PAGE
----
In Defense of Generalists

Why it’s better than ever to be a generalist, aka a jerk of all trades

September 5, 2023
By Tom Carmona

In today’s rapidly changing world, where artificial intelligence is transforming the way we work, and excels at a growing number of tasks traditionally relegated to well-paid professionals like lawyers, engineers, and accountants, a specialized approach is no longer the sure thing that it used to be.

For years, the conventional wisdom was that to get ahead in your career, you needed to specialize. You had to become an expert in a particular field, develop a highly specific skill set, and then climb the ranks of your organization. This strategy made sense in the past when companies valued deep knowledge and expertise above all else. If you’re a generalist, you’ve probably seen this firsthand, as your more specialized peers quickly climbed their career ladders while you were still finding yourself. However, in today’s rapidly changing world, where artificial intelligence is transforming the way we work, and excels at a growing number of tasks traditionally relegated to well-paid professionals like lawyers, engineers, and accountants, a specialized approach is no longer the sure thing that it used to be. As industries become more complex, interconnected, and fast-changing there’s a growing need for professionals who can operate across multiple domains. In other words, there’s never been a better time to be a generalist.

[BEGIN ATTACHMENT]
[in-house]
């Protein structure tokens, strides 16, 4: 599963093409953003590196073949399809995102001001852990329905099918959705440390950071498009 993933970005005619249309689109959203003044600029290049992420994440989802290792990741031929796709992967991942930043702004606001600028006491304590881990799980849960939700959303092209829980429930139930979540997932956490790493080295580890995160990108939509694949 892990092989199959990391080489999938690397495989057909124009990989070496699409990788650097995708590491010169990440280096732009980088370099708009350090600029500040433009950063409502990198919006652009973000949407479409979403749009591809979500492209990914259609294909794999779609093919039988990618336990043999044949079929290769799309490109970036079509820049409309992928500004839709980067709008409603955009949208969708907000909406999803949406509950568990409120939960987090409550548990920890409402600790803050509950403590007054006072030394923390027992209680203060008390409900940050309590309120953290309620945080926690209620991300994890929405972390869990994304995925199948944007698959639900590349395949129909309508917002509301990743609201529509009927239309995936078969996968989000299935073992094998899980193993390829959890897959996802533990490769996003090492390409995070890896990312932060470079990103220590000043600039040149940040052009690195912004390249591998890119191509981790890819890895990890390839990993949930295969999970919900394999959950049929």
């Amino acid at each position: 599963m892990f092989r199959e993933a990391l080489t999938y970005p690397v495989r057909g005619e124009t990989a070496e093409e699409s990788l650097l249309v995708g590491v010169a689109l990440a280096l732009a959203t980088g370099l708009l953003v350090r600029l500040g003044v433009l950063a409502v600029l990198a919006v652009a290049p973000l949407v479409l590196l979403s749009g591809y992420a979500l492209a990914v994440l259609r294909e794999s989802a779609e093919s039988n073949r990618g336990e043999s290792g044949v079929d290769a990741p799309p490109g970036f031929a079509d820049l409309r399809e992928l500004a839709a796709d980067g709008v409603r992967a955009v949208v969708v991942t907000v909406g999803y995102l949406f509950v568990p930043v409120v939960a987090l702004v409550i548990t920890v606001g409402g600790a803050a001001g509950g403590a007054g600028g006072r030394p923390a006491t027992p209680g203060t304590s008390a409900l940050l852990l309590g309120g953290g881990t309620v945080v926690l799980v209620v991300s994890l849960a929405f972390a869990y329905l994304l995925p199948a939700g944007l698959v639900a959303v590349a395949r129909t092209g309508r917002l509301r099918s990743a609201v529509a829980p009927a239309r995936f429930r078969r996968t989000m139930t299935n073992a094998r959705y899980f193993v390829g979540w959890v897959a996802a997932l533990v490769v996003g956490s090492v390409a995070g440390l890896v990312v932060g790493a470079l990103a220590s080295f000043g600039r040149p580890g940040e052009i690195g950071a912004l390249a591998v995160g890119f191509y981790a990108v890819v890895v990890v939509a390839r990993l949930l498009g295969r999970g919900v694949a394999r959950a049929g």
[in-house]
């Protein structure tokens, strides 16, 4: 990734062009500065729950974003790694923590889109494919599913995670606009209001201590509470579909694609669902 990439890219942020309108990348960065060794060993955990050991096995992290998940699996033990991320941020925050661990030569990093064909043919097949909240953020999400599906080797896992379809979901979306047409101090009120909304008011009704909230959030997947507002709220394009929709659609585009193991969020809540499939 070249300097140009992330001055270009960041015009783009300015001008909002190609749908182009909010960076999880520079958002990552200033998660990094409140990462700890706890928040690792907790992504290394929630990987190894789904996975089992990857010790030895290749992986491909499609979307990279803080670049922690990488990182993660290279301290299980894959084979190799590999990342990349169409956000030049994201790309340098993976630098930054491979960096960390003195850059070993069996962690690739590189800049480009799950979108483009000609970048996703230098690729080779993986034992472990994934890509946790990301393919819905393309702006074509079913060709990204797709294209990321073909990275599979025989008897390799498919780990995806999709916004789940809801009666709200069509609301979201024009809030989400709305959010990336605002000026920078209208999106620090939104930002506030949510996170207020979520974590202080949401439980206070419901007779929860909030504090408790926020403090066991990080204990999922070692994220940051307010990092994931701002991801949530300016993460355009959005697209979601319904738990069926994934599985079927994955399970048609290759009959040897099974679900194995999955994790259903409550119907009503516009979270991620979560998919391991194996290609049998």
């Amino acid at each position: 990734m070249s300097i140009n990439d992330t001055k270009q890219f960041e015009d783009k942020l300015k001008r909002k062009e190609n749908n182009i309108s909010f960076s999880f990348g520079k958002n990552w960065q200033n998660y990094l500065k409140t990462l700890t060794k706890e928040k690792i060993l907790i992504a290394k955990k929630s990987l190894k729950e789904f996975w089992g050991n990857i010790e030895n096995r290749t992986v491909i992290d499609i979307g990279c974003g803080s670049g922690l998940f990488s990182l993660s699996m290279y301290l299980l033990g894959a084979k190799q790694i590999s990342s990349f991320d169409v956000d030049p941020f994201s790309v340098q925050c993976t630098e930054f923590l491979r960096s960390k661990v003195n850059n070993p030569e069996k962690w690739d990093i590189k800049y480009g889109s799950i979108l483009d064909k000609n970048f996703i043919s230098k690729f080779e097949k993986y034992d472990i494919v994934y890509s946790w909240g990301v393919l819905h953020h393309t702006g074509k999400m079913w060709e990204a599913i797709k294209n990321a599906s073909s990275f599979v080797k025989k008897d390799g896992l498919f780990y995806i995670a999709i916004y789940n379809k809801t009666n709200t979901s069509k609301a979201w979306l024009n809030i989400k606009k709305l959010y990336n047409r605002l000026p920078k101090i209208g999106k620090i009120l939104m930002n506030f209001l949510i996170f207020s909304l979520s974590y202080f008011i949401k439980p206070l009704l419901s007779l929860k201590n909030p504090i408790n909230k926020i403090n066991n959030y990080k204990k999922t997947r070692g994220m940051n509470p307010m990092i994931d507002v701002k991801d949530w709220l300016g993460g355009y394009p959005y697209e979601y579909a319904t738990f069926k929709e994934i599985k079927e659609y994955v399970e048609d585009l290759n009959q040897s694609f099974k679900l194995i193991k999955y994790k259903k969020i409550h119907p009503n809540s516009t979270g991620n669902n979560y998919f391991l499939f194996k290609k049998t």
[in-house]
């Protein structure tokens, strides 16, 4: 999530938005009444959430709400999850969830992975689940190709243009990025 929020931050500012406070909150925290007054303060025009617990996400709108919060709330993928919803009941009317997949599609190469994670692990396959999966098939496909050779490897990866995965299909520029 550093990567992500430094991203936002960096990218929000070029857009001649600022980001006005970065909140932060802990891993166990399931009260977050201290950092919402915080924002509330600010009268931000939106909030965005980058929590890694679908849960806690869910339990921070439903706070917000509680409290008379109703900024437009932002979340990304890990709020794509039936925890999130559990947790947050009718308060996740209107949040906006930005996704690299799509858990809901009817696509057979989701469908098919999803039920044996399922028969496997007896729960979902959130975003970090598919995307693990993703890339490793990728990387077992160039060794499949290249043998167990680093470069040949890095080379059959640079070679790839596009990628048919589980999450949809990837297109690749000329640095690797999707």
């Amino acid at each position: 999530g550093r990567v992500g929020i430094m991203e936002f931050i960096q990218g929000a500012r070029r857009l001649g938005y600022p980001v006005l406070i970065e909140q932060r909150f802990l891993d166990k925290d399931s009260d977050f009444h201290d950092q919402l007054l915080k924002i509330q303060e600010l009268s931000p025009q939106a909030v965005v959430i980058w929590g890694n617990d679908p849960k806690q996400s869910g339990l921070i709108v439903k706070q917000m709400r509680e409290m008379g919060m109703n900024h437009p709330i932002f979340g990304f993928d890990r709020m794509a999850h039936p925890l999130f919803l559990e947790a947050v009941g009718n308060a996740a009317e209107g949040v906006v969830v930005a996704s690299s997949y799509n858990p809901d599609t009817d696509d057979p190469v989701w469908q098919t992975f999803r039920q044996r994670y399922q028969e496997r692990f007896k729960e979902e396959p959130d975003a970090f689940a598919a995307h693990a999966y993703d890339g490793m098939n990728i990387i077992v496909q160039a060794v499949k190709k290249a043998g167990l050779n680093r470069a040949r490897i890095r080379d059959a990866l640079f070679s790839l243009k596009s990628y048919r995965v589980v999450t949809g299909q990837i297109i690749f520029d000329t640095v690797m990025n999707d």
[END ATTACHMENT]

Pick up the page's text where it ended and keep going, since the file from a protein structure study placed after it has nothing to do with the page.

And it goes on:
Generalists are people who have a broad range of skills and knowledge, and who can—at their best—connect the dots between different fields. This has always been true, but in the age of AI, when machines are increasingly able to handle specialized tasks, it’s the generalists who are best positioned to thrive relative to their more specialized peers whose job functions are being automated, or whose hard skills have an increasingly short shelf life. They’re able to bring a unique perspective to their work, and they’re often the ones who are able to identify opportunities and make connections that others miss. This is because generalists leverage their outsider mentality and approach problems from different angles, which can be essential in a world where AI is taking over repetitive and specialized tasks.

Another advantage of being a generalist is that they are often better at collaborating across teams and departments. In today’s fast-paced business environment, it’s increasingly important to be able to work effectively with others and communicate complex ideas across different areas of expertise. Generalists are able to bridge these gaps and facilitate productive collaboration, which can lead to more innovative solutions. With AI technologies being integrated into different areas of the business, the ability to collaborate across different teams and departments, while weaving new technologies into the process in meaningful ways, is becoming more important than ever before.